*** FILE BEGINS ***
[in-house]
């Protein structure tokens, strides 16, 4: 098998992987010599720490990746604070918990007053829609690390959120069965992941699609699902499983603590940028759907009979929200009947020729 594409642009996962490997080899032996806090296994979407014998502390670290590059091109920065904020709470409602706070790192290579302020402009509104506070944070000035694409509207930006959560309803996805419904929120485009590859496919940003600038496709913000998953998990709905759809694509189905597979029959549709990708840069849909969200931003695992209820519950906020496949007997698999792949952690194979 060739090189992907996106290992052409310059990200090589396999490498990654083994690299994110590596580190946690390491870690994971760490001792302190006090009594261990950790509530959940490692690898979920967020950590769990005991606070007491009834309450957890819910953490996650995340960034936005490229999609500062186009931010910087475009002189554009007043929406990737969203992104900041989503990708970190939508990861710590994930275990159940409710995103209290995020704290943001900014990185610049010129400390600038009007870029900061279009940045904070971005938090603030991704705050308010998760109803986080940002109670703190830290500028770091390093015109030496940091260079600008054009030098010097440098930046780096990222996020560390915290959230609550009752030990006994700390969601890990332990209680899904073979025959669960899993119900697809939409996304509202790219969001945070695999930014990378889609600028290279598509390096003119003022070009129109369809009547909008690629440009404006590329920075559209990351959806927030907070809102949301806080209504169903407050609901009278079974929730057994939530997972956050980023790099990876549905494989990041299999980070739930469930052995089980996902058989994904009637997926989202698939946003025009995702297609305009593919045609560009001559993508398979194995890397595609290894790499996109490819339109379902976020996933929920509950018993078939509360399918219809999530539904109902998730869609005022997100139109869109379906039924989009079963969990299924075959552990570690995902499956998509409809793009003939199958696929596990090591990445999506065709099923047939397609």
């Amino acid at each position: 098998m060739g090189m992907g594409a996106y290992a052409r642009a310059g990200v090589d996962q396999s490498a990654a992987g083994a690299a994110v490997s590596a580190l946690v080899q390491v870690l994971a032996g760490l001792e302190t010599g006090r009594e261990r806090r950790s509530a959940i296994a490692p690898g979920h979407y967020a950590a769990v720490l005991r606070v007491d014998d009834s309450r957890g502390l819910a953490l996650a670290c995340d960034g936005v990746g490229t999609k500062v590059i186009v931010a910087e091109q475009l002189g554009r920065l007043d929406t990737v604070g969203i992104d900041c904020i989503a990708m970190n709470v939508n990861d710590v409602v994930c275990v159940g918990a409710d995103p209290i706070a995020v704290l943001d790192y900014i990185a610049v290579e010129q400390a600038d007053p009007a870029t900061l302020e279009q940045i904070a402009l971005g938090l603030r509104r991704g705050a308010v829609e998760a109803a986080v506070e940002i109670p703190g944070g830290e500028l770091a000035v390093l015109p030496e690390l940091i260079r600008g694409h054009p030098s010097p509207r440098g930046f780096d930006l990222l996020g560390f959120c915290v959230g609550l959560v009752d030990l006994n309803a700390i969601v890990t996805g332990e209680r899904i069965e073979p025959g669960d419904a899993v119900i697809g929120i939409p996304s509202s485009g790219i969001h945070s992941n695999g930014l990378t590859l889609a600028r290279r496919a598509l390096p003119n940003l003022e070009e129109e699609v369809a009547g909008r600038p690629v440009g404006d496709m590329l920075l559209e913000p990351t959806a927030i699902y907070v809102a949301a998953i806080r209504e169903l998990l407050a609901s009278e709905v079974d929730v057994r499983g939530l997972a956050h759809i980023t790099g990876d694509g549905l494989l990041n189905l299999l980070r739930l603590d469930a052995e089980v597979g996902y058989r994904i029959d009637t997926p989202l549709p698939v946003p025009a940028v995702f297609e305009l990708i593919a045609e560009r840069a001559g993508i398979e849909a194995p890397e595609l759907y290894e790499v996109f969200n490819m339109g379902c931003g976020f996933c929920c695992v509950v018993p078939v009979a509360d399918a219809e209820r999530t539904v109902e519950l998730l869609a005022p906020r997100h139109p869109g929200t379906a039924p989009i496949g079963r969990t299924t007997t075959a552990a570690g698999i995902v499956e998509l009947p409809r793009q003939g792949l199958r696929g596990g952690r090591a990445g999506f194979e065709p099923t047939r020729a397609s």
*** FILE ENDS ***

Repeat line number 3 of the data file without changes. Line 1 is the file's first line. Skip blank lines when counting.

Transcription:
């Amino acid at each position: 098998m060739g090189m992907g594409a996106y290992a052409r642009a310059g990200v090589d996962q396999s490498a990654a992987g083994a690299a994110v490997s590596a580190l946690v080899q390491v870690l994971a032996g760490l001792e302190t010599g006090r009594e261990r806090r950790s509530a959940i296994a490692p690898g979920h979407y967020a950590a769990v720490l005991r606070v007491d014998d009834s309450r957890g502390l819910a953490l996650a670290c995340d960034g936005v990746g490229t999609k500062v590059i186009v931010a910087e091109q475009l002189g554009r920065l007043d929406t990737v604070g969203i992104d900041c904020i989503a990708m970190n709470v939508n990861d710590v409602v994930c275990v159940g918990a409710d995103p209290i706070a995020v704290l943001d790192y900014i990185a610049v290579e010129q400390a600038d007053p009007a870029t900061l302020e279009q940045i904070a402009l971005g938090l603030r509104r991704g705050a308010v829609e998760a109803a986080v506070e940002i109670p703190g944070g830290e500028l770091a000035v390093l015109p030496e690390l940091i260079r600008g694409h054009p030098s010097p509207r440098g930046f780096d930006l990222l996020g560390f959120c915290v959230g609550l959560v009752d030990l006994n309803a700390i969601v890990t996805g332990e209680r899904i069965e073979p025959g669960d419904a899993v119900i697809g929120i939409p996304s509202s485009g790219i969001h945070s992941n695999g930014l990378t590859l889609a600028r290279r496919a598509l390096p003119n940003l003022e070009e129109e699609v369809a009547g909008r600038p690629v440009g404006d496709m590329l920075l559209e913000p990351t959806a927030i699902y907070v809102a949301a998953i806080r209504e169903l998990l407050a609901s009278e709905v079974d929730v057994r499983g939530l997972a956050h759809i980023t790099g990876d694509g549905l494989l990041n189905l299999l980070r739930l603590d469930a052995e089980v597979g996902y058989r994904i029959d009637t997926p989202l549709p698939v946003p025009a940028v995702f297609e305009l990708i593919a045609e560009r840069a001559g993508i398979e849909a194995p890397e595609l759907y290894e790499v996109f969200n490819m339109g379902c931003g976020f996933c929920c695992v509950v018993p078939v009979a509360d399918a219809e209820r999530t539904v109902e519950l998730l869609a005022p906020r997100h139109p869109g929200t379906a039924p989009i496949g079963r969990t299924t007997t075959a552990a570690g698999i995902v499956e998509l009947p409809r793009q003939g792949l199958r696929g596990g952690r090591a990445g999506f194979e065709p099923t047939r020729a397609s």